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Contemporary Qualitative Research

Taylor, P.C. (2011) Contemporary Qualitative Research. In: Lederman, N.G. and Abell, S.K., (eds.) Handbook of Research on Science Education, Volume II. Routledge as part of the Taylor and Francis Group, pp. 38-54.

Link to Published Version: http://dx.doi.org/10.4324/9780203097267.ch3
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Abstract

A rather large group of individuals has taken a set of methods, devised an alternative paradigm/model/metaphysics for looking at the world, primarily utilizing those selfsame methods; set about building new methods and fleshing out the repertoire; constantly adapted to changing social contexts (such as the advent of the Internet and the Web); integrated all of the best late 20th-century thinking about representation, texts, and Western authority; moved quite deliberately to make space for the margin(s) at the center(s); criticized ourselves incessantly in the interests of dealing with the field’s problems, its issues, and its relationships with those whom we would study; built designs to encourage democratic practice and agency out in the fields; systematically thought through major answers to the questions that frame scientific inquiry (Lather, 2006); and set about healing the Enlightenment rift between art and science, between mind and body, between reason and spirituality, between logic and emotion, and between technical rationality and human invention. It is a rather great sweep of events, this past 25 years, and as I’ve tried to demonstrate, it is not over yet.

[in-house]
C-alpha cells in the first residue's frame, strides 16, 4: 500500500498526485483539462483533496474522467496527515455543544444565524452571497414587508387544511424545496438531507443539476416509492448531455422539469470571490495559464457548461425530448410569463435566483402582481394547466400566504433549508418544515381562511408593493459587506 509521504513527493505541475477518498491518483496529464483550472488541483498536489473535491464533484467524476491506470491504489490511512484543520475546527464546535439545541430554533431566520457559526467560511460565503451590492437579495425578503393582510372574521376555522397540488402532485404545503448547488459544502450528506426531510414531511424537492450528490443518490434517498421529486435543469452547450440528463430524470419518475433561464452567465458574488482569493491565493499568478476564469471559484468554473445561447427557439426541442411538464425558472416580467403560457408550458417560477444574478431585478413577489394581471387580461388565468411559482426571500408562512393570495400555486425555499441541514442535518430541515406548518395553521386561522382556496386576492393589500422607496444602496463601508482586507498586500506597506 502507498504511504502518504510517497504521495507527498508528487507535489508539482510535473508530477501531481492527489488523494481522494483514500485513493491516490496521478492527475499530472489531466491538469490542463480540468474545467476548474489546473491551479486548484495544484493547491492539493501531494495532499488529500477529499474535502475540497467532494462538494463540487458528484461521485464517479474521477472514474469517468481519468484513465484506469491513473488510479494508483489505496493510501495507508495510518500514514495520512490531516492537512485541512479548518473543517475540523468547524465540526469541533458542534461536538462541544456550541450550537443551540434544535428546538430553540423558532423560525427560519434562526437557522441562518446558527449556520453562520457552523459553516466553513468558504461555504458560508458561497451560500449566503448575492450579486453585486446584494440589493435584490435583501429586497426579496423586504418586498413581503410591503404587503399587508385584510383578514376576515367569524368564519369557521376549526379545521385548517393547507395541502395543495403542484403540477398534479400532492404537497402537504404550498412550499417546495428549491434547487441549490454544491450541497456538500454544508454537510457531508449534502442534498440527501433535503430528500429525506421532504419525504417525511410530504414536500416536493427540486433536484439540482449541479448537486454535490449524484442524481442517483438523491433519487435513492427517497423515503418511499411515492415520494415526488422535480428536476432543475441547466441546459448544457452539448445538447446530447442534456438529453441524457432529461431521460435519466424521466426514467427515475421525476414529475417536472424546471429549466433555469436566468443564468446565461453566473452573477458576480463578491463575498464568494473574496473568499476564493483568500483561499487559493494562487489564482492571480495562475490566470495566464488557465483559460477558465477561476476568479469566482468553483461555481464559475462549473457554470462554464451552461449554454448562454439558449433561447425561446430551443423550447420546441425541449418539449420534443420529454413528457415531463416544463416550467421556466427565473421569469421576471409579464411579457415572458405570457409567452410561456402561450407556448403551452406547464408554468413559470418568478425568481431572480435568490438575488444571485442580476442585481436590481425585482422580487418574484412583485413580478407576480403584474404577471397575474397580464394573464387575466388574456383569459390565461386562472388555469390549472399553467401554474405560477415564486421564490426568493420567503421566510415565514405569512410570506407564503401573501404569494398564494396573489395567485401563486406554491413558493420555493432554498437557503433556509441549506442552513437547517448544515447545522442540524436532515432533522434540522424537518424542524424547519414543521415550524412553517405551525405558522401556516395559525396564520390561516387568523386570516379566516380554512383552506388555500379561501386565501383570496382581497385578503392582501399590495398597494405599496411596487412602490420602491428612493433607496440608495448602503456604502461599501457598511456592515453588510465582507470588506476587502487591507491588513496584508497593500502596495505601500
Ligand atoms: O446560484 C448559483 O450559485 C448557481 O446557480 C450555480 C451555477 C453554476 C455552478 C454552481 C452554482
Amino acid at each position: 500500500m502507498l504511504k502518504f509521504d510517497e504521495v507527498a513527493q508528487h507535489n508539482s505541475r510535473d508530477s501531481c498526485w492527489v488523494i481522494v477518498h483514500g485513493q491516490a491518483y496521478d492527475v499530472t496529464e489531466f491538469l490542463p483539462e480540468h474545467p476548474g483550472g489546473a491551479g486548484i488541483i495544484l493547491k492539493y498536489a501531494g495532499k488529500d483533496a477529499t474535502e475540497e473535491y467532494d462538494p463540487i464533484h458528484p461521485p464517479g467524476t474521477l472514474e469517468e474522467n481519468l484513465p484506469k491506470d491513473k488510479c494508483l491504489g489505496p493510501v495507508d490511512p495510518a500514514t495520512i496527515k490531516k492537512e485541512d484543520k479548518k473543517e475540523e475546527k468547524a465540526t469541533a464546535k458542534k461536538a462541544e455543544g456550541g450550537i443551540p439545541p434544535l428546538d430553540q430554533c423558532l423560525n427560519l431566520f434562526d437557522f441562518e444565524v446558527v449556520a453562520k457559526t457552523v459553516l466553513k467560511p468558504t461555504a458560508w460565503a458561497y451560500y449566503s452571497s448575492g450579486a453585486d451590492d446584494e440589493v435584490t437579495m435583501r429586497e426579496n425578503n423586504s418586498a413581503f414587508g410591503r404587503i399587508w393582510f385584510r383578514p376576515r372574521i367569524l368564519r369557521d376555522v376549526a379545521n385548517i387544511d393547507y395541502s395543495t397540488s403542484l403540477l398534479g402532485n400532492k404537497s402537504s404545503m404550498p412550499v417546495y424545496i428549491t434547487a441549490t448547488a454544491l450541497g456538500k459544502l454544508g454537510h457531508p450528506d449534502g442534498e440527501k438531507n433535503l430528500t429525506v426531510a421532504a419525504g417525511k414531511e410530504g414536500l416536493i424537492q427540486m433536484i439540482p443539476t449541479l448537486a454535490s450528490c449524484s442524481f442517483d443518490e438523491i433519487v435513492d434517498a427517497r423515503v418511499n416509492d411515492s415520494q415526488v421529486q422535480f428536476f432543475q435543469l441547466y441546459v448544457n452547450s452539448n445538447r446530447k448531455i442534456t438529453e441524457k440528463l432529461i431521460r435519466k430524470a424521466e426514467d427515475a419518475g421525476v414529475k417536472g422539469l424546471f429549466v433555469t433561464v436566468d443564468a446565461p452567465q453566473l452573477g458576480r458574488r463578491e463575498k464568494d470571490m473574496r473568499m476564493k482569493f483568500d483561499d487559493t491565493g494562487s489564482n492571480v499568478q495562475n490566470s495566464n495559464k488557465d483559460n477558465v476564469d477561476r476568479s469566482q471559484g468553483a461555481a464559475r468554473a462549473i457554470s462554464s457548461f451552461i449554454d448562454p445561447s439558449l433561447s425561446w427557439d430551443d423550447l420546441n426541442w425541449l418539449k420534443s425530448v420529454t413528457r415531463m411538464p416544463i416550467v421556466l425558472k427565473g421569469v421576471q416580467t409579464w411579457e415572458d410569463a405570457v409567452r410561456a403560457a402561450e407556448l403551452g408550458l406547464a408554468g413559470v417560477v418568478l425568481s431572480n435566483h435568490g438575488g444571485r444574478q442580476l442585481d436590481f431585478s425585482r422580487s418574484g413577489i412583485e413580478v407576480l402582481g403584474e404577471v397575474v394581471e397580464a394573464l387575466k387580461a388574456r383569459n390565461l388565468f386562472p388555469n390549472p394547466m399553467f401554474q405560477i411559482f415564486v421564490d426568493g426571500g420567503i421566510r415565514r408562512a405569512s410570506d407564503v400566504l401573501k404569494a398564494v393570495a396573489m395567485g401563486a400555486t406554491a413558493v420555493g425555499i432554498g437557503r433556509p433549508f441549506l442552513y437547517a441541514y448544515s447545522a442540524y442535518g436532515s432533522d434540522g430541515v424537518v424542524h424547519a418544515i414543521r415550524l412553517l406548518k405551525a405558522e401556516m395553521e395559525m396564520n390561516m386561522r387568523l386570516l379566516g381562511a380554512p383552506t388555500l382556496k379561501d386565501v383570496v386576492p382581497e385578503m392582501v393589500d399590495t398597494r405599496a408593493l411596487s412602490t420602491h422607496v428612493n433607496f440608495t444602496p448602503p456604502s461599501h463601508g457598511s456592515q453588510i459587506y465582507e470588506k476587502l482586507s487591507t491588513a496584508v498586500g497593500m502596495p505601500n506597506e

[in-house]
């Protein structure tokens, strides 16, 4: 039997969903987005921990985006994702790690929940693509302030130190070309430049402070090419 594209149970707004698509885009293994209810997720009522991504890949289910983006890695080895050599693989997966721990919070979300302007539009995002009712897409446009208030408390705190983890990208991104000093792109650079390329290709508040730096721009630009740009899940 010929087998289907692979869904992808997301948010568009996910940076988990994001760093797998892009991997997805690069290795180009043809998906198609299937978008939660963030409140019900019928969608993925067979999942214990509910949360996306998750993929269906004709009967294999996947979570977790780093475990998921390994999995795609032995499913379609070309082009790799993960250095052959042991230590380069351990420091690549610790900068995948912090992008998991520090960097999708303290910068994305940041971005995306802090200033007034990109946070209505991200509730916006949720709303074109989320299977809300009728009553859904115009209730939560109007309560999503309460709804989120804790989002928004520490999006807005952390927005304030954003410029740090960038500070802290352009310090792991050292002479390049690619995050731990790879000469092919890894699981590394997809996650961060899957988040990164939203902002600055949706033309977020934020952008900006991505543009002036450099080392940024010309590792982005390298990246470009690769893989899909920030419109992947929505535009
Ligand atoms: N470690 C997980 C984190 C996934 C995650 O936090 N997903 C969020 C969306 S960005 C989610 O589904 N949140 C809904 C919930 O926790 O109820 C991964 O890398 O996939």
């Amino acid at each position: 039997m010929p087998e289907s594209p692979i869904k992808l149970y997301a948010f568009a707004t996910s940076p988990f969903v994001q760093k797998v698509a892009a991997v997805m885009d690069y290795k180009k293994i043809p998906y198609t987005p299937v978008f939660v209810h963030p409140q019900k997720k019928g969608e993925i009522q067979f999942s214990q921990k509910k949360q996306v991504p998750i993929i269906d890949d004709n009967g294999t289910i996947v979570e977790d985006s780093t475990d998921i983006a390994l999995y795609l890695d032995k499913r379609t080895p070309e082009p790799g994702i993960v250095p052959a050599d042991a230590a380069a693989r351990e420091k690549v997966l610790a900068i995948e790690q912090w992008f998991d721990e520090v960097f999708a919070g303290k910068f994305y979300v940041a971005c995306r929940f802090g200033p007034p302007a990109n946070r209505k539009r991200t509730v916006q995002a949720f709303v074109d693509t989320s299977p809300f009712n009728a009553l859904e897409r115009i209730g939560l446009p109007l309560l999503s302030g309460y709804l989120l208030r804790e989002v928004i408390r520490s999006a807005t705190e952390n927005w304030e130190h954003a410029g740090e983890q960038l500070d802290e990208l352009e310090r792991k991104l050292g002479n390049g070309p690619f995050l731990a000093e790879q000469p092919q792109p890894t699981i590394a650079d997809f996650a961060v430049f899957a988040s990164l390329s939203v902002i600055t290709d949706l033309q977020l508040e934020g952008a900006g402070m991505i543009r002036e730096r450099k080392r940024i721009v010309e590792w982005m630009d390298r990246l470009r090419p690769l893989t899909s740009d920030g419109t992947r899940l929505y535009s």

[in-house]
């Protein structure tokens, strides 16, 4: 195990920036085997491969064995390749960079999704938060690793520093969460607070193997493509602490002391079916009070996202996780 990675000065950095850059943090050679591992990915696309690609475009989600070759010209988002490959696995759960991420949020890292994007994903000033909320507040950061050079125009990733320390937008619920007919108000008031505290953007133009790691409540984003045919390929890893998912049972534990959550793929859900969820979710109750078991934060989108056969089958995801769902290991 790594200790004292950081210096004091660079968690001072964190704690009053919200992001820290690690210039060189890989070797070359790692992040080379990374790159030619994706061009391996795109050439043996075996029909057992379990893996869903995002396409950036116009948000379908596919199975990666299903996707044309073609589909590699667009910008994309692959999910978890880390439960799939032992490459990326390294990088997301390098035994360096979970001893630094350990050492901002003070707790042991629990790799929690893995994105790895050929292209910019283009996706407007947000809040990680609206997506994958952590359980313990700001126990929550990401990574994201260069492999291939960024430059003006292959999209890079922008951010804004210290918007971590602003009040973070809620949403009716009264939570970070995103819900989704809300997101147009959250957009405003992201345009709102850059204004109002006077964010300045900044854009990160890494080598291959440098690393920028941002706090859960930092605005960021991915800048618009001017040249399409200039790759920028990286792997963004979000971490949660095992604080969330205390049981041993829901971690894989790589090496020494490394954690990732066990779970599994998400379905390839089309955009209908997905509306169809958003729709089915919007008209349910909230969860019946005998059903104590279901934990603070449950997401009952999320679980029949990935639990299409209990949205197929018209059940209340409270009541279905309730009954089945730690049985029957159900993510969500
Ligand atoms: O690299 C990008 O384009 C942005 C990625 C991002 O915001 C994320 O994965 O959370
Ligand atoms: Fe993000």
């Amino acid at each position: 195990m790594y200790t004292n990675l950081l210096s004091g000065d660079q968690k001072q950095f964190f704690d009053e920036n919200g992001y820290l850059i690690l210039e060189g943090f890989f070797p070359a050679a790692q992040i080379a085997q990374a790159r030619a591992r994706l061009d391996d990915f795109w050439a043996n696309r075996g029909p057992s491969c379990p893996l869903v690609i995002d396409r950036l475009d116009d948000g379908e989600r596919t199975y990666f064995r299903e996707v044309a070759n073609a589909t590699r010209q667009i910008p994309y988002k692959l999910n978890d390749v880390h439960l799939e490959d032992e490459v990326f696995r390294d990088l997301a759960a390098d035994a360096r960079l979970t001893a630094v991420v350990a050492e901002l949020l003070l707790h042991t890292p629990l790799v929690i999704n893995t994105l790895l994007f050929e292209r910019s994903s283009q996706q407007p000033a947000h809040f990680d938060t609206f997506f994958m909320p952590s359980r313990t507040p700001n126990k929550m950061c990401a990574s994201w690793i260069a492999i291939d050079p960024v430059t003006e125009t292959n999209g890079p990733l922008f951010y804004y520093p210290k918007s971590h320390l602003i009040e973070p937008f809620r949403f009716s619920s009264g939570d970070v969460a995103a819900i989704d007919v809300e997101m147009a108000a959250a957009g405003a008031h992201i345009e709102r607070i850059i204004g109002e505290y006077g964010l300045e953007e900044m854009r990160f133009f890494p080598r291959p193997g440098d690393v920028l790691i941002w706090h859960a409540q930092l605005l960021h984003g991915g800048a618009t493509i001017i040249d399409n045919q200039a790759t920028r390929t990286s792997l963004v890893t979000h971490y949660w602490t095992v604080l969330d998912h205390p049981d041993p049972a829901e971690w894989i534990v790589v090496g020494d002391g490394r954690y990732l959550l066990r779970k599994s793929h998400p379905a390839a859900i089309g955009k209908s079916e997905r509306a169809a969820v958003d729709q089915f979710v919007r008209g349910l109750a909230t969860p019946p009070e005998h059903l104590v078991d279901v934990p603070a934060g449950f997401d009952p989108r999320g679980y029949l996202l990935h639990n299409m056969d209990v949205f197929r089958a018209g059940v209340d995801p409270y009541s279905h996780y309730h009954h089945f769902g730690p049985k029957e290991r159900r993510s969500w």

Publication Type: Book Chapter
Publisher: Routledge as part of the Taylor and Francis Group
URI: http://researchrepository.murdoch.edu.au/id/eprint/36607
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